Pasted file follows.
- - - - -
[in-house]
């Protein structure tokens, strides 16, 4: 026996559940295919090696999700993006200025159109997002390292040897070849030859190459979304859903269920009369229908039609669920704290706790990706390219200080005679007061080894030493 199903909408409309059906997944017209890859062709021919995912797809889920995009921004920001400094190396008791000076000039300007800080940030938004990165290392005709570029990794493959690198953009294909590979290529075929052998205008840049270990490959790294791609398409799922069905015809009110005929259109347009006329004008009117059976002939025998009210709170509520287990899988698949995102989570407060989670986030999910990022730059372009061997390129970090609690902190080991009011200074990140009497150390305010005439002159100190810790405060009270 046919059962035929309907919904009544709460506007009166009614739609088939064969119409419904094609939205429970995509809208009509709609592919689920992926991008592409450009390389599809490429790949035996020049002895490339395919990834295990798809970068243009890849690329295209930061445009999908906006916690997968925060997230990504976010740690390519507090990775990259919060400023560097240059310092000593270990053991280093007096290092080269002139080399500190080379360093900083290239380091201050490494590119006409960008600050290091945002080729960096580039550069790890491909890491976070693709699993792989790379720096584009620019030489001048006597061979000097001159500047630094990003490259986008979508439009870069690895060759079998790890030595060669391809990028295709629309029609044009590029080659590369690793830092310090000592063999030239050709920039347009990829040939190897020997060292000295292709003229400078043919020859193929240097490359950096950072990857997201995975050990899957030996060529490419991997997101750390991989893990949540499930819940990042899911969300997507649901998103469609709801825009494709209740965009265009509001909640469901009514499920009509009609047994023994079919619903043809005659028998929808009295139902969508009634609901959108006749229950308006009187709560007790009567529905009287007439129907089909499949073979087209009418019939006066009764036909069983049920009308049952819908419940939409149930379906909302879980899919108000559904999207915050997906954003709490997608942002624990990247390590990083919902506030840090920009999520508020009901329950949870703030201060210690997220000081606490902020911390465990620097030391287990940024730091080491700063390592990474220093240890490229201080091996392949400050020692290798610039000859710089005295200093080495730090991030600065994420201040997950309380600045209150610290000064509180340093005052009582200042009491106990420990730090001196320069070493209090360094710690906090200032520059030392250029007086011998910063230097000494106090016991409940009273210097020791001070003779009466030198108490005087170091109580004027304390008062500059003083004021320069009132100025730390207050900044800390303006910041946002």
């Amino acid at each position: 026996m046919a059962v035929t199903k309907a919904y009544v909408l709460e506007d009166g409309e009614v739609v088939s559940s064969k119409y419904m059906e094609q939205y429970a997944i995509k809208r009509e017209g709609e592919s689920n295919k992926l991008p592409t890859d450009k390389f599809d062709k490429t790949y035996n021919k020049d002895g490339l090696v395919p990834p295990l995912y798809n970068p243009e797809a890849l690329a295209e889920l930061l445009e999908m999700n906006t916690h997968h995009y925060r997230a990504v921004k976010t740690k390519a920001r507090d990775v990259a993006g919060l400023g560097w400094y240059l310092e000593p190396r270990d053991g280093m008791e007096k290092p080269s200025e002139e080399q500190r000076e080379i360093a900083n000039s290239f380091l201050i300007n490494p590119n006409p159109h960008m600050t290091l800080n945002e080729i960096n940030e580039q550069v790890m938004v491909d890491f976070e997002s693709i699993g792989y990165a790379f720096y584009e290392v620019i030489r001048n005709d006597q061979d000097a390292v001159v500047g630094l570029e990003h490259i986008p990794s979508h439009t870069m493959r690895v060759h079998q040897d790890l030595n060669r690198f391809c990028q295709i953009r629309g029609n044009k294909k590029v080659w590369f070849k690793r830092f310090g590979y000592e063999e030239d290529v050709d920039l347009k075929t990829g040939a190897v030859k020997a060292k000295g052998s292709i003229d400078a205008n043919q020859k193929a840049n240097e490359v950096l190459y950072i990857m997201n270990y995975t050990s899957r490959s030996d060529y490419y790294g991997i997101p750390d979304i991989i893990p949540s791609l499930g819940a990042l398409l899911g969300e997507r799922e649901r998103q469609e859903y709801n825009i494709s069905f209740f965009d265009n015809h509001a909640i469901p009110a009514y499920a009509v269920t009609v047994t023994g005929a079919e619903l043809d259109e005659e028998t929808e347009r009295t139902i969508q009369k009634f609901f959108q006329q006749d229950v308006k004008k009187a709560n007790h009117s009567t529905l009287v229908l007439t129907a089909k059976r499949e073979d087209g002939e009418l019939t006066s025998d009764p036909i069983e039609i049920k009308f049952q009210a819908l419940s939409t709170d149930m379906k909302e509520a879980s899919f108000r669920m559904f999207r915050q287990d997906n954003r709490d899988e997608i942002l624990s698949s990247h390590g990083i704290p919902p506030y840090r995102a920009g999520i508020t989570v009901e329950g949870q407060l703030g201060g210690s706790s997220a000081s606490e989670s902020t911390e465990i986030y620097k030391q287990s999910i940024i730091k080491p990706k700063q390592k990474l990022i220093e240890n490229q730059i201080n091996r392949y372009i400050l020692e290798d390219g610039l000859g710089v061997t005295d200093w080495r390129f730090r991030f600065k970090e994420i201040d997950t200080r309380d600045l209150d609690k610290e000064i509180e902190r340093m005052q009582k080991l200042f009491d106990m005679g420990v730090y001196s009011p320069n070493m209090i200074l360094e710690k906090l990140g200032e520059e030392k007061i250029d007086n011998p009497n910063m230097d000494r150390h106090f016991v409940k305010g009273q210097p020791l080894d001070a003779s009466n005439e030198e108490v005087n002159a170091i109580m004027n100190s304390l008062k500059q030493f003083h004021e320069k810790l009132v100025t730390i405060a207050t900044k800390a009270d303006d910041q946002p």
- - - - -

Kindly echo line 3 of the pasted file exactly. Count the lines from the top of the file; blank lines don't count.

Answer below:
């Amino acid at each position: 026996m046919a059962v035929t199903k309907a919904y009544v909408l709460e506007d009166g409309e009614v739609v088939s559940s064969k119409y419904m059906e094609q939205y429970a997944i995509k809208r009509e017209g709609e592919s689920n295919k992926l991008p592409t890859d450009k390389f599809d062709k490429t790949y035996n021919k020049d002895g490339l090696v395919p990834p295990l995912y798809n970068p243009e797809a890849l690329a295209e889920l930061l445009e999908m999700n906006t916690h997968h995009y925060r997230a990504v921004k976010t740690k390519a920001r507090d990775v990259a993006g919060l400023g560097w400094y240059l310092e000593p190396r270990d053991g280093m008791e007096k290092p080269s200025e002139e080399q500190r000076e080379i360093a900083n000039s290239f380091l201050i300007n490494p590119n006409p159109h960008m600050t290091l800080n945002e080729i960096n940030e580039q550069v790890m938004v491909d890491f976070e997002s693709i699993g792989y990165a790379f720096y584009e290392v620019i030489r001048n005709d006597q061979d000097a390292v001159v500047g630094l570029e990003h490259i986008p990794s979508h439009t870069m493959r690895v060759h079998q040897d790890l030595n060669r690198f391809c990028q295709i953009r629309g029609n044009k294909k590029v080659w590369f070849k690793r830092f310090g590979y000592e063999e030239d290529v050709d920039l347009k075929t990829g040939a190897v030859k020997a060292k000295g052998s292709i003229d400078a205008n043919q020859k193929a840049n240097e490359v950096l190459y950072i990857m997201n270990y995975t050990s899957r490959s030996d060529y490419y790294g991997i997101p750390d979304i991989i893990p949540s791609l499930g819940a990042l398409l899911g969300e997507r799922e649901r998103q469609e859903y709801n825009i494709s069905f209740f965009d265009n015809h509001a909640i469901p009110a009514y499920a009509v269920t009609v047994t023994g005929a079919e619903l043809d259109e005659e028998t929808e347009r009295t139902i969508q009369k009634f609901f959108q006329q006749d229950v308006k004008k009187a709560n007790h009117s009567t529905l009287v229908l007439t129907a089909k059976r499949e073979d087209g002939e009418l019939t006066s025998d009764p036909i069983e039609i049920k009308f049952q009210a819908l419940s939409t709170d149930m379906k909302e509520a879980s899919f108000r669920m559904f999207r915050q287990d997906n954003r709490d899988e997608i942002l624990s698949s990247h390590g990083i704290p919902p506030y840090r995102a920009g999520i508020t989570v009901e329950g949870q407060l703030g201060g210690s706790s997220a000081s606490e989670s902020t911390e465990i986030y620097k030391q287990s999910i940024i730091k080491p990706k700063q390592k990474l990022i220093e240890n490229q730059i201080n091996r392949y372009i400050l020692e290798d390219g610039l000859g710089v061997t005295d200093w080495r390129f730090r991030f600065k970090e994420i201040d997950t200080r309380d600045l209150d609690k610290e000064i509180e902190r340093m005052q009582k080991l200042f009491d106990m005679g420990v730090y001196s009011p320069n070493m209090i200074l360094e710690k906090l990140g200032e520059e030392k007061i250029d007086n011998p009497n910063m230097d000494r150390h106090f016991v409940k305010g009273q210097p020791l080894d001070a003779s009466n005439e030198e108490v005087n002159a170091i109580m004027n100190s304390l008062k500059q030493f003083h004021e320069k810790l009132v100025t730390i405060a207050t900044k800390a009270d303006d910041q946002p």